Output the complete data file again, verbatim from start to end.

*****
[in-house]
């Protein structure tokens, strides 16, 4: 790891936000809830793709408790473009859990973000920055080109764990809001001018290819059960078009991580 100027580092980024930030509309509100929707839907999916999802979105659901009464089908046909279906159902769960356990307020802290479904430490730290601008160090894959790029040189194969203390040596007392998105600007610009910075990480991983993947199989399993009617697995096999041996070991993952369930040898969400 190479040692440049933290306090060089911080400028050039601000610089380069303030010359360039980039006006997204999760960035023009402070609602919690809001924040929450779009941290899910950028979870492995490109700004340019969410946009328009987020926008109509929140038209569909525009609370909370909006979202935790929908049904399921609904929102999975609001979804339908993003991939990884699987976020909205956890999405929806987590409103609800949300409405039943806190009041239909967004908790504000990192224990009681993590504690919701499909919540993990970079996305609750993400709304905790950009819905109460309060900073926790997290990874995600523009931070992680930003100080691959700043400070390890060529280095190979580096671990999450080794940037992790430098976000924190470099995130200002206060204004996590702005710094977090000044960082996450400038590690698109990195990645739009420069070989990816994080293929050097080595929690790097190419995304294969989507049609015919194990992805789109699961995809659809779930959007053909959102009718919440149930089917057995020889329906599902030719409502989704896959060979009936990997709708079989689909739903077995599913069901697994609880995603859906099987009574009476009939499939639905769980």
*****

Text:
[in-house]
């Protein structure tokens, strides 16, 4: 790891936000809830793709408790473009859990973000920055080109764990809001001018290819059960078009991580 100027580092980024930030509309509100929707839907999916999802979105659901009464089908046909279906159902769960356990307020802290479904430490730290601008160090894959790029040189194969203390040596007392998105600007610009910075990480991983993947199989399993009617697995096999041996070991993952369930040898969400 190479040692440049933290306090060089911080400028050039601000610089380069303030010359360039980039006006997204999760960035023009402070609602919690809001924040929450779009941290899910950028979870492995490109700004340019969410946009328009987020926008109509929140038209569909525009609370909370909006979202935790929908049904399921609904929102999975609001979804339908993003991939990884699987976020909205956890999405929806987590409103609800949300409405039943806190009041239909967004908790504000990192224990009681993590504690919701499909919540993990970079996305609750993400709304905790950009819905109460309060900073926790997290990874995600523009931070992680930003100080691959700043400070390890060529280095190979580096671990999450080794940037992790430098976000924190470099995130200002206060204004996590702005710094977090000044960082996450400038590690698109990195990645739009420069070989990816994080293929050097080595929690790097190419995304294969989507049609015919194990992805789109699961995809659809779930959007053909959102009718919440149930089917057995020889329906599902030719409502989704896959060979009936990997709708079989689909739903077995599913069901697994609880995603859906099987009574009476009939499939639905769980």